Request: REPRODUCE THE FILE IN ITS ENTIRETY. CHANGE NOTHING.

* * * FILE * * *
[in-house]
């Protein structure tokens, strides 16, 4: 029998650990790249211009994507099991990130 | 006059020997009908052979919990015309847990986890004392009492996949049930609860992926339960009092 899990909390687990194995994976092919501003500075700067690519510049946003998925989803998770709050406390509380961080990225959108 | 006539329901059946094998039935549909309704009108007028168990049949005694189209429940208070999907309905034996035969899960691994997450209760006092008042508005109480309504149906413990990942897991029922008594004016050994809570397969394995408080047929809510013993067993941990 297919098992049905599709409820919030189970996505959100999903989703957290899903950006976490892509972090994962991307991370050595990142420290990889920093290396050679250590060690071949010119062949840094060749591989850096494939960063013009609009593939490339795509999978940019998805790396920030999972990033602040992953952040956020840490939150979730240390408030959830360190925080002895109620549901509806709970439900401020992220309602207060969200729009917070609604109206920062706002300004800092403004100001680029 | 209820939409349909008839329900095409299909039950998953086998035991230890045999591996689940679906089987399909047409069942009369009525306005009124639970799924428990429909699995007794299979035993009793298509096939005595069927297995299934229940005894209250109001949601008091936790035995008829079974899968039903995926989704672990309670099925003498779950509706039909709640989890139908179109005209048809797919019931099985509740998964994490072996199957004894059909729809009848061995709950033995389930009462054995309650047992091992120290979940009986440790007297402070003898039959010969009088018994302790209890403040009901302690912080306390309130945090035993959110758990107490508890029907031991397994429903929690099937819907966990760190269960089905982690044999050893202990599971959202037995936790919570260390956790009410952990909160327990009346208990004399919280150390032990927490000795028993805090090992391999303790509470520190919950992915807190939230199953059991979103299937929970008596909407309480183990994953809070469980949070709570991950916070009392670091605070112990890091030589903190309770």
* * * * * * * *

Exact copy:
[in-house]
């Protein structure tokens, strides 16, 4: 029998650990790249211009994507099991990130 | 006059020997009908052979919990015309847990986890004392009492996949049930609860992926339960009092 899990909390687990194995994976092919501003500075700067690519510049946003998925989803998770709050406390509380961080990225959108 | 006539329901059946094998039935549909309704009108007028168990049949005694189209429940208070999907309905034996035969899960691994997450209760006092008042508005109480309504149906413990990942897991029922008594004016050994809570397969394995408080047929809510013993067993941990 297919098992049905599709409820919030189970996505959100999903989703957290899903950006976490892509972090994962991307991370050595990142420290990889920093290396050679250590060690071949010119062949840094060749591989850096494939960063013009609009593939490339795509999978940019998805790396920030999972990033602040992953952040956020840490939150979730240390408030959830360190925080002895109620549901509806709970439900401020992220309602207060969200729009917070609604109206920062706002300004800092403004100001680029 | 209820939409349909008839329900095409299909039950998953086998035991230890045999591996689940679906089987399909047409069942009369009525306005009124639970799924428990429909699995007794299979035993009793298509096939005595069927297995299934229940005894209250109001949601008091936790035995008829079974899968039903995926989704672990309670099925003498779950509706039909709640989890139908179109005209048809797919019931099985509740998964994490072996199957004894059909729809009848061995709950033995389930009462054995309650047992091992120290979940009986440790007297402070003898039959010969009088018994302790209890403040009901302690912080306390309130945090035993959110758990107490508890029907031991397994429903929690099937819907966990760190269960089905982690044999050893202990599971959202037995936790919570260390956790009410952990909160327990009346208990004399919280150390032990927490000795028993805090090992391999303790509470520190919950992915807190939230199953059991979103299937929970008596909407309480183990994953809070469980949070709570991950916070009392670091605070112990890091030589903190309770």